Sunday, December 08, 2013
Covering Dallas, Monmouth, Independence, Falls City and surrounding areas since 1868
A jousting show will again be part of the annual Shrewsbury Renaissance Faire in Kings Valley this weekend, performed by Washington-based Epona Equestrian Team.
September 10, 2013
KINGS VALLEY -- The Shrewsbury Renaissance Faire, Kings Valley's annual re-creation of a 16th-century English village taking place this weekend, just added a new permanent "business" to its lineup.
Last year, the Renaissance Faire debuted its larger format, staging a portion of its "living history village" in what is called Friar Tuck's Forest.
The added space -- a wooded patch adjacent to the grass field Shrewsbury has leased for years -- was acquired just in time to place some vendors and a stage in the shade for the event's 2012 edition.
This weekend -- the event's 18th year -- will feature real buildings, including Friar Tuck's Tavern with its own stage.
"Last year, you could say it was a soft opening for Friar Tuck's Forest," said Adrian Hughes, the faire's proprietor. "This year, because that area isn't attached to a grass field, we were able to build permanent structures."
Shrewsbury 2013 also has a larger entertainment lineup, partially the result of more similar events taking place in Oregon.
"We are starting to build a circuit here in Oregon," Hughes said. "We had a lot of talent come looking for us, which was heartening."
Hughes added two more stages to accommodate more acts, which includes acrobatic troupe EM Cirque, a regular on the California Renaissance fair circuit.
Additions to the festival include two extra stages to accommodate more acts like California Renaissance fair staple EM Cirque, and acrobatics troupe.
A new jousting show is also on tap for the main show ring, courtesy of Washington-based troupe Epona Equestrian Team.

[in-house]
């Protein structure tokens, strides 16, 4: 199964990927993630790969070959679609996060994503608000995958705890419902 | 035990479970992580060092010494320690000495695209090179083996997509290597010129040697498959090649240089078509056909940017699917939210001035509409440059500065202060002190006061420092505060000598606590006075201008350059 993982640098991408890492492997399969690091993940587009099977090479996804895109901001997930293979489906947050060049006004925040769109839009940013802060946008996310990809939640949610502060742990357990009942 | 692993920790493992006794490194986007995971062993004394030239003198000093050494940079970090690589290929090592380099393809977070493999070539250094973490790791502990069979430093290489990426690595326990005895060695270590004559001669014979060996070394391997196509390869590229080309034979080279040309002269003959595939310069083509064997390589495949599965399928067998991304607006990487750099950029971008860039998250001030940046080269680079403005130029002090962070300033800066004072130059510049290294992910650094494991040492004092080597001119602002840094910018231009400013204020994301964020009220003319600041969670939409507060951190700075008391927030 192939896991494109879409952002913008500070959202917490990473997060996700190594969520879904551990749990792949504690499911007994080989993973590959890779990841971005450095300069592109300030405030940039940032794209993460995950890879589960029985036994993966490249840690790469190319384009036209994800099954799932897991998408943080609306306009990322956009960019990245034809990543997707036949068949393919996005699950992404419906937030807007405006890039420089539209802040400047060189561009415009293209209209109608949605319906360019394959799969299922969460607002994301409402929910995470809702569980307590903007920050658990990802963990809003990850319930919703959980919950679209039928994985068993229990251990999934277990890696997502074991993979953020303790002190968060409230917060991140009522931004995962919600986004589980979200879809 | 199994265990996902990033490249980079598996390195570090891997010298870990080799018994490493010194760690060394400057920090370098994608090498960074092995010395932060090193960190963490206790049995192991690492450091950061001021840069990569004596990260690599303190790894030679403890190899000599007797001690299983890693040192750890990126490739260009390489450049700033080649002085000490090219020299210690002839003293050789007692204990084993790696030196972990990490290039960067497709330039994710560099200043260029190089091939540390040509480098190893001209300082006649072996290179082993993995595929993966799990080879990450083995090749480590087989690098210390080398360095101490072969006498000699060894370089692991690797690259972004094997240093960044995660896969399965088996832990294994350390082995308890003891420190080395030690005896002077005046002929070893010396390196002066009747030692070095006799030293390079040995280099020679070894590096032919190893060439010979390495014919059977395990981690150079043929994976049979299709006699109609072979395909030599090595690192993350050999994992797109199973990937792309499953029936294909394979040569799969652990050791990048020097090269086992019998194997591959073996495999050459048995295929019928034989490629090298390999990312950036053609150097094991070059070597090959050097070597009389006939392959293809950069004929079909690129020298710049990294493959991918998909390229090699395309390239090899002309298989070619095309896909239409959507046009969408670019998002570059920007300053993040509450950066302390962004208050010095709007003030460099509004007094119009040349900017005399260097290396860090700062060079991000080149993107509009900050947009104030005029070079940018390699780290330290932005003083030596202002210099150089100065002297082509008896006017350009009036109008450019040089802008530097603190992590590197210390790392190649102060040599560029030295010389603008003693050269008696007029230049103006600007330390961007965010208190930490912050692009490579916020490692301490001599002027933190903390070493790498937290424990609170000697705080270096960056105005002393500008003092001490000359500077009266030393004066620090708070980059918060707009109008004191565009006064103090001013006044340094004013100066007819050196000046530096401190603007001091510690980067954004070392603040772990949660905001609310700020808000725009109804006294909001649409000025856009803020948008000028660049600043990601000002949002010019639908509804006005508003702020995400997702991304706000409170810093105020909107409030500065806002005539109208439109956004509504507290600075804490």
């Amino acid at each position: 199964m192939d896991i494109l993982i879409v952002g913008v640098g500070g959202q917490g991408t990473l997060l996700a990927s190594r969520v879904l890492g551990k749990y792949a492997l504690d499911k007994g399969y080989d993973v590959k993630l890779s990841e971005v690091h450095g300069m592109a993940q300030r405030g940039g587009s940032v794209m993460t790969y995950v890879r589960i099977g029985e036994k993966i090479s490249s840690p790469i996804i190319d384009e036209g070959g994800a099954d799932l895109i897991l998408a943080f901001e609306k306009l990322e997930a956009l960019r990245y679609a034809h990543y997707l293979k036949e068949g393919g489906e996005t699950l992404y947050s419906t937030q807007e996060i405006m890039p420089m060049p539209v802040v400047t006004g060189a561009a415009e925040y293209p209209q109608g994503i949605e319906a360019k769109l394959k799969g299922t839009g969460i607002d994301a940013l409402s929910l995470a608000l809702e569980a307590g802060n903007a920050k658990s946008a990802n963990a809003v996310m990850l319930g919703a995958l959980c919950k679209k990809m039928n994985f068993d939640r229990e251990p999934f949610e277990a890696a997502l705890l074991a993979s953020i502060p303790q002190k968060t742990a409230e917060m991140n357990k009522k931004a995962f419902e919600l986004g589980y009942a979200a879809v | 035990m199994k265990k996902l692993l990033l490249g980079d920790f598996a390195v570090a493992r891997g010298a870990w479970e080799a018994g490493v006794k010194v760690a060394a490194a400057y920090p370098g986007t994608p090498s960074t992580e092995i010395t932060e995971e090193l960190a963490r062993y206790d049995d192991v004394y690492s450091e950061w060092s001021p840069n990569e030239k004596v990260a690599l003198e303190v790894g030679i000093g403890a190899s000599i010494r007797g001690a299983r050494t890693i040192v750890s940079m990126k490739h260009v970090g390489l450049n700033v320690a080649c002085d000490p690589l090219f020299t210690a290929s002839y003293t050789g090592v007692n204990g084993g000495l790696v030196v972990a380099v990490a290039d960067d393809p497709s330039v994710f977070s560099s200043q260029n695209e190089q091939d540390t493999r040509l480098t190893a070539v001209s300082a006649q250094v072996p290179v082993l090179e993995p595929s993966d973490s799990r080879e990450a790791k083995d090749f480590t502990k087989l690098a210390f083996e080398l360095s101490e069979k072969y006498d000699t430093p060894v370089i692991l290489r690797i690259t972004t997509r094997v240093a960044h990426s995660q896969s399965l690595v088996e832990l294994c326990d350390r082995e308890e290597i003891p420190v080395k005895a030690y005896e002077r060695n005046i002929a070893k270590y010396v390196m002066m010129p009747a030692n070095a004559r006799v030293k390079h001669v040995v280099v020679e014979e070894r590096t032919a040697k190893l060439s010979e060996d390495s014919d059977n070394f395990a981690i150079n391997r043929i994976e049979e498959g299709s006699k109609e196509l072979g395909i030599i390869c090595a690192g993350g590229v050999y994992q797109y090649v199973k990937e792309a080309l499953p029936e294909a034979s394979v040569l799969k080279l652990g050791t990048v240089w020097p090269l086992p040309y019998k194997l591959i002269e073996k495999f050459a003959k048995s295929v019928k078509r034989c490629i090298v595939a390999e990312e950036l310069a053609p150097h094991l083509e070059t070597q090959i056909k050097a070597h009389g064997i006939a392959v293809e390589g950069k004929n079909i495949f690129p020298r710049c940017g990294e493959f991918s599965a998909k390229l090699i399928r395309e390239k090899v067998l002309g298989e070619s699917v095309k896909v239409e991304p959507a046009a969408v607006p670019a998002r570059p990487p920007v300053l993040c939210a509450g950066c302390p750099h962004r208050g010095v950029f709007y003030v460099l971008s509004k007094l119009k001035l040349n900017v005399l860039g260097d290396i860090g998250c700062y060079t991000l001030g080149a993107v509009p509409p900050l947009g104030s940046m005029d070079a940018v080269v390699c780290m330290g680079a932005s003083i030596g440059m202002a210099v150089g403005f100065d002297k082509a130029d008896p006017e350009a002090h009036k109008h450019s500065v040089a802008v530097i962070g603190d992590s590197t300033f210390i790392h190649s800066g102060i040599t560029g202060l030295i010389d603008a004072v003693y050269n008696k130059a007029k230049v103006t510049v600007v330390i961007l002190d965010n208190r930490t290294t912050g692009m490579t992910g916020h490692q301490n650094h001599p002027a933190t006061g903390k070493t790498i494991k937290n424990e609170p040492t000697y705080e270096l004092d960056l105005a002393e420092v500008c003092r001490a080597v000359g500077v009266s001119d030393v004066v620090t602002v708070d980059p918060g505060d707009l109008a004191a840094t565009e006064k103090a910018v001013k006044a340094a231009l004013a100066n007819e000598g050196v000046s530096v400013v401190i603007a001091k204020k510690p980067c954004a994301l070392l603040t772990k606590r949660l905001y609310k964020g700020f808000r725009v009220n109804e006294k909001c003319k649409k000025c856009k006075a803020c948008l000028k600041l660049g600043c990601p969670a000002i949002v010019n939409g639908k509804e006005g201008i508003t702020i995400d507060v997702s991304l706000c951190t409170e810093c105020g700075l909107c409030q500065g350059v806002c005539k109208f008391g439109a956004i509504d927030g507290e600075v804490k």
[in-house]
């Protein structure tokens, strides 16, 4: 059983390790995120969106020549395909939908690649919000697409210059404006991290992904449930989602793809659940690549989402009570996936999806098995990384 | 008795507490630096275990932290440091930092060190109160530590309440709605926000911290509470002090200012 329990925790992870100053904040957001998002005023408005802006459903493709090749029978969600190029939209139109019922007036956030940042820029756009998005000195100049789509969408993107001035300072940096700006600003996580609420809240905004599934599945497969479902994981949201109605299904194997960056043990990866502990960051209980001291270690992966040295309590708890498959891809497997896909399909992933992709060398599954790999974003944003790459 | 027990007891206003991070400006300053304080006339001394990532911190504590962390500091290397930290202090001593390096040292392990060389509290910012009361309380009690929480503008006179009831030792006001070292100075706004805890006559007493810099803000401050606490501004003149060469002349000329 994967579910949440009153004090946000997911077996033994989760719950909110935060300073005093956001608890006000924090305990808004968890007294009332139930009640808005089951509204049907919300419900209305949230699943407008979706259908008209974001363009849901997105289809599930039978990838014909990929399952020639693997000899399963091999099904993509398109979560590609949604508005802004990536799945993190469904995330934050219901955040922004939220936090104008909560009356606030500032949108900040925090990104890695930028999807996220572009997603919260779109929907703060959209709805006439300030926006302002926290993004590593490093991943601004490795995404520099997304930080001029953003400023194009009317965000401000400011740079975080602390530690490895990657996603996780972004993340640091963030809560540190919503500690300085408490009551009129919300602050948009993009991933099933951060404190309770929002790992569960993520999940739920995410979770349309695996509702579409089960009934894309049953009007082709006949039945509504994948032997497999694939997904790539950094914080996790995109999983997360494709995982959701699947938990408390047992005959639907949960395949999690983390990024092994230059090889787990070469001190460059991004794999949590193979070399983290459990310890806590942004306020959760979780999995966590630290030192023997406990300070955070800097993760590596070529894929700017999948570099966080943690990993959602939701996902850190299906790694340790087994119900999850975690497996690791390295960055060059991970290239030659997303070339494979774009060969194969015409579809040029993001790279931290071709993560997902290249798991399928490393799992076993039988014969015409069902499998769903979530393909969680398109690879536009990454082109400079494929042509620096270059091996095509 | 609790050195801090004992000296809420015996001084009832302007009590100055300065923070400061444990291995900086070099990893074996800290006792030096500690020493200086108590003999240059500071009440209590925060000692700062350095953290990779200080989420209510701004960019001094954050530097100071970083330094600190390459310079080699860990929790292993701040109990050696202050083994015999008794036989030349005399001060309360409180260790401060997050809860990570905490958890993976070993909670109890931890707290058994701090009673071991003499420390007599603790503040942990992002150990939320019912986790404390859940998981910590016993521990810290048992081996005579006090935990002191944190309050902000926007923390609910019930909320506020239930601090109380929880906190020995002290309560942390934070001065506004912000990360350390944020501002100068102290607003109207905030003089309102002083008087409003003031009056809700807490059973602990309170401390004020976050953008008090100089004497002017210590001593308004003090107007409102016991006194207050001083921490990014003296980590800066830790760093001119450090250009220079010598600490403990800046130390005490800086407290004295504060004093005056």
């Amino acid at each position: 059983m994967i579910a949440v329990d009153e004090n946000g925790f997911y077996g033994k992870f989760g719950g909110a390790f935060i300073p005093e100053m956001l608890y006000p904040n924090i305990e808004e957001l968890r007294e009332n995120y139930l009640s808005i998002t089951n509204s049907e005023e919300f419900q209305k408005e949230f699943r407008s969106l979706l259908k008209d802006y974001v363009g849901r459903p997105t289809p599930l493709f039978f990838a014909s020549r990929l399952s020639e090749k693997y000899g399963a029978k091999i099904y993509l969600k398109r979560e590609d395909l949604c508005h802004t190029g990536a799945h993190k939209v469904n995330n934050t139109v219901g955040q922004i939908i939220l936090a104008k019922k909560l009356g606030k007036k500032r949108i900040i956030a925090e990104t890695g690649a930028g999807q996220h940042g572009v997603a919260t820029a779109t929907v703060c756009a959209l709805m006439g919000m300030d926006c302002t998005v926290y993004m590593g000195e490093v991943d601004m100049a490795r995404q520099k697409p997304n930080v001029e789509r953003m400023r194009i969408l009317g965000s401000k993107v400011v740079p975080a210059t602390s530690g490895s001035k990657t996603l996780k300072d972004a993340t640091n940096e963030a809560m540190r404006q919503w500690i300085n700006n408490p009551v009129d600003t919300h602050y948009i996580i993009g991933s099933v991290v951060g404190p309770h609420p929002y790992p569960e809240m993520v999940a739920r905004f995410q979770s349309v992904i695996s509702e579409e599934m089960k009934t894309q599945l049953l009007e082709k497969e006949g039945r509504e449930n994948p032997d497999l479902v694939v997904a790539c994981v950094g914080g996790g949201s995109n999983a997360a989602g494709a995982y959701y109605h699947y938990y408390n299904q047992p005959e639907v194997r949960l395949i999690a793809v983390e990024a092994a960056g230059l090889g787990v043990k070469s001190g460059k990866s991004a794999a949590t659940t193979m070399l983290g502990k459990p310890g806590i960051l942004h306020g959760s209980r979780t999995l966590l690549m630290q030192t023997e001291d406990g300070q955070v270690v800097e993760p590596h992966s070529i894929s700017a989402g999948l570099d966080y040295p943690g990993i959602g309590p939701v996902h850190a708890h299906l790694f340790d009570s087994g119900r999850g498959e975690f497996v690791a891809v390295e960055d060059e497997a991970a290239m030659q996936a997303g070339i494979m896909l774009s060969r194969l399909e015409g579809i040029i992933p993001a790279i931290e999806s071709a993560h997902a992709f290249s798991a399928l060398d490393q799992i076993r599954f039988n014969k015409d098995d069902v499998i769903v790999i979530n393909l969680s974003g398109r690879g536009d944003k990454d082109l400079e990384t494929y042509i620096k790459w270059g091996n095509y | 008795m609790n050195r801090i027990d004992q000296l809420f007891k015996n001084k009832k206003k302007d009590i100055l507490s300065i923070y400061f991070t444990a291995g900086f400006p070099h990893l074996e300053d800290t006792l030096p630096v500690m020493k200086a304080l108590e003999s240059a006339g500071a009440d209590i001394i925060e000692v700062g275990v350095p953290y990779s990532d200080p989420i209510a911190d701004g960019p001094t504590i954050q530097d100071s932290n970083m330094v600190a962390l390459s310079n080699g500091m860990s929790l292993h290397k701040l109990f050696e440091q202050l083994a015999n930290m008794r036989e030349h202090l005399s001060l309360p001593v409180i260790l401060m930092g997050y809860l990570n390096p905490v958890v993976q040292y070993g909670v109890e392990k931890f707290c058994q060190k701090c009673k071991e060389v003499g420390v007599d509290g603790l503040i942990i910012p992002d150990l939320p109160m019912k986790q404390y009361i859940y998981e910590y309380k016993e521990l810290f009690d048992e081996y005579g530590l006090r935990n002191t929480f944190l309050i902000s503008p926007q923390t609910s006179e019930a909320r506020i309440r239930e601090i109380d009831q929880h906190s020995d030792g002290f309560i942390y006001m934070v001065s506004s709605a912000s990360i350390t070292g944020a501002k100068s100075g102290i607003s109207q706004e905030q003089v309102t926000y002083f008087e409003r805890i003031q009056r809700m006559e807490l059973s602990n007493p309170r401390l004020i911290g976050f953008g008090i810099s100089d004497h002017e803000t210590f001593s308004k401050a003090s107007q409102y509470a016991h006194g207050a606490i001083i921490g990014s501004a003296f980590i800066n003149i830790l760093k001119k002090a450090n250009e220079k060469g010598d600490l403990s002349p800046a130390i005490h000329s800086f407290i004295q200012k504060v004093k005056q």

With more "Ren fair"-like events popping up in Oregon, Shrewsbury is staying true to its authentic-history roots. Hughes said many such festivals dabble in fantasy with emphasis on fairies and other medieval mythological creatures, but he has tried to keep that to a minimum -- with the exception of the childrens' portion of the faire.
With faire time quickly approaching, he said he's looking forward to switching from frenzied organizer to entertainer -- historically accurate, of course.
"Once it actually gets rolling and started, then I can get into character and go out and play," Hughes said. "Once we open ... it really makes me realize that it is worth every effort."
Travel through time
What: Shrewsbury Renaissance Faire.
When: Saturday and Sunday, 10 a.m. to 6 p.m. both days.
Where: Between Dallas and Philomath near Kings Valley at the intersection of Highway 223 and Grant Road at the Polk-Benton county line.
Admission: Adults, $11; seniors and children 6 to 12 years old, $5; children 5 years old and younger, free. A coupon for $1 off admission is available on the Shrewsbury website.
For more information: 541-929-4897; www.shrewfaire.com.